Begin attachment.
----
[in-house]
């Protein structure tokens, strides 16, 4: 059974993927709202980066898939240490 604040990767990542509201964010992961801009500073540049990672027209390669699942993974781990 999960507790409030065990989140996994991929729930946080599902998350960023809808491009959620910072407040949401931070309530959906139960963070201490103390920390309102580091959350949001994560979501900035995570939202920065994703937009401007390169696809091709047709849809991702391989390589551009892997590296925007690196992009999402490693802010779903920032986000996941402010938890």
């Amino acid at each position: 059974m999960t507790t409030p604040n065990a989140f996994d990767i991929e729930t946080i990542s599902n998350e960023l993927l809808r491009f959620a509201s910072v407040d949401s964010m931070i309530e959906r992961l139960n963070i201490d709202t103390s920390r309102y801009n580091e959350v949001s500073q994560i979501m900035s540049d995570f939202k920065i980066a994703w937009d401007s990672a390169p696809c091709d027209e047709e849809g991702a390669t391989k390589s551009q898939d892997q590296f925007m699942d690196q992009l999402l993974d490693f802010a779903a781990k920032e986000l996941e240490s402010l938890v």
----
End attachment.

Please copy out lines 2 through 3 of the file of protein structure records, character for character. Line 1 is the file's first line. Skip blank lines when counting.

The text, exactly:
């Protein structure tokens, strides 16, 4: 059974993927709202980066898939240490 604040990767990542509201964010992961801009500073540049990672027209390669699942993974781990 999960507790409030065990989140996994991929729930946080599902998350960023809808491009959620910072407040949401931070309530959906139960963070201490103390920390309102580091959350949001994560979501900035995570939202920065994703937009401007390169696809091709047709849809991702391989390589551009892997590296925007690196992009999402490693802010779903920032986000996941402010938890």
């Amino acid at each position: 059974m999960t507790t409030p604040n065990a989140f996994d990767i991929e729930t946080i990542s599902n998350e960023l993927l809808r491009f959620a509201s910072v407040d949401s964010m931070i309530e959906r992961l139960n963070i201490d709202t103390s920390r309102y801009n580091e959350v949001s500073q994560i979501m900035s540049d995570f939202k920065i980066a994703w937009d401007s990672a390169p696809c091709d027209e047709e849809g991702a390669t391989k390589s551009q898939d892997q590296f925007m699942d690196q992009l999402l993974d490693f802010a779903a781990k920032e986000l996941e240490s402010l938890v």